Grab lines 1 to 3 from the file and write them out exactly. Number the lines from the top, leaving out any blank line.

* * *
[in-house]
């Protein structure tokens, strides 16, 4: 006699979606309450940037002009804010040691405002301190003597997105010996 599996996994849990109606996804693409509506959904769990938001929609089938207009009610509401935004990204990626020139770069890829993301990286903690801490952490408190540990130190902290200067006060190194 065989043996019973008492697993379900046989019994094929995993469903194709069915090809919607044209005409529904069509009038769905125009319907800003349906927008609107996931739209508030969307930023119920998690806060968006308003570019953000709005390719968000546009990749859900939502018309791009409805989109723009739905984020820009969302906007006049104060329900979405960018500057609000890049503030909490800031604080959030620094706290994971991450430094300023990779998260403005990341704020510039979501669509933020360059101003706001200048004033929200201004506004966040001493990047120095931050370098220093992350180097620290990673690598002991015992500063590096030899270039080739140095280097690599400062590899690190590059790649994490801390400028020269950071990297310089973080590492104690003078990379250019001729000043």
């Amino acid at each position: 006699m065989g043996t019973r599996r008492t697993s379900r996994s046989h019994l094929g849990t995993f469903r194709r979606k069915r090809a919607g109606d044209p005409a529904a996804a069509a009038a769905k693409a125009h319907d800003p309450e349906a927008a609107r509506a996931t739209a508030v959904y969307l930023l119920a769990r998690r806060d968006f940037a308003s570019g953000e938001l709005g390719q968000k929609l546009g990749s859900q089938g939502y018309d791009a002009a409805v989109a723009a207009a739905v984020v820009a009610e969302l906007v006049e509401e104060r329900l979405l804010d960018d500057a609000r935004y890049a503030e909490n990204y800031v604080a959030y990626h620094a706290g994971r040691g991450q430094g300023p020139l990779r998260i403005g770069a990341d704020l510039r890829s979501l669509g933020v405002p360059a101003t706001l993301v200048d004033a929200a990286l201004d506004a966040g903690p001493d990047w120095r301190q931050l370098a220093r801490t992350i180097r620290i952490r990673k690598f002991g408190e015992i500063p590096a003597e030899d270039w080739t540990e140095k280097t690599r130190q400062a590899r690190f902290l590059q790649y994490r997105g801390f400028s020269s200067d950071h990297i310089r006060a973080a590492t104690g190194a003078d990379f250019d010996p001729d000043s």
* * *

[in-house]
């Protein structure tokens, strides 16, 4: 006699979606309450940037002009804010040691405002301190003597997105010996 599996996994849990109606996804693409509506959904769990938001929609089938207009009610509401935004990204990626020139770069890829993301990286903690801490952490408190540990130190902290200067006060190194 065989043996019973008492697993379900046989019994094929995993469903194709069915090809919607044209005409529904069509009038769905125009319907800003349906927008609107996931739209508030969307930023119920998690806060968006308003570019953000709005390719968000546009990749859900939502018309791009409805989109723009739905984020820009969302906007006049104060329900979405960018500057609000890049503030909490800031604080959030620094706290994971991450430094300023990779998260403005990341704020510039979501669509933020360059101003706001200048004033929200201004506004966040001493990047120095931050370098220093992350180097620290990673690598002991015992500063590096030899270039080739140095280097690599400062590899690190590059790649994490801390400028020269950071990297310089973080590492104690003078990379250019001729000043």
């Amino acid at each position: 006699m065989g043996t019973r599996r008492t697993s379900r996994s046989h019994l094929g849990t995993f469903r194709r979606k069915r090809a919607g109606d044209p005409a529904a996804a069509a009038a769905k693409a125009h319907d800003p309450e349906a927008a609107r509506a996931t739209a508030v959904y969307l930023l119920a769990r998690r806060d968006f940037a308003s570019g953000e938001l709005g390719q968000k929609l546009g990749s859900q089938g939502y018309d791009a002009a409805v989109a723009a207009a739905v984020v820009a009610e969302l906007v006049e509401e104060r329900l979405l804010d960018d500057a609000r935004y890049a503030e909490n990204y800031v604080a959030y990626h620094a706290g994971r040691g991450q430094g300023p020139l990779r998260i403005g770069a990341d704020l510039r890829s979501l669509g933020v405002p360059a101003t706001l993301v200048d004033a929200a990286l201004d506004a966040g903690p001493d990047w120095r301190q931050l370098a220093r801490t992350i180097r620290i952490r990673k690598f002991g408190e015992i500063p590096a003597e030899d270039w080739t540990e140095k280097t690599r130190q400062a590899r690190f902290l590059q790649y994490r997105g801390f400028s020269s200067d950071h990297i310089r006060a973080a590492t104690g190194a003078d990379f250019d010996p001729d000043s």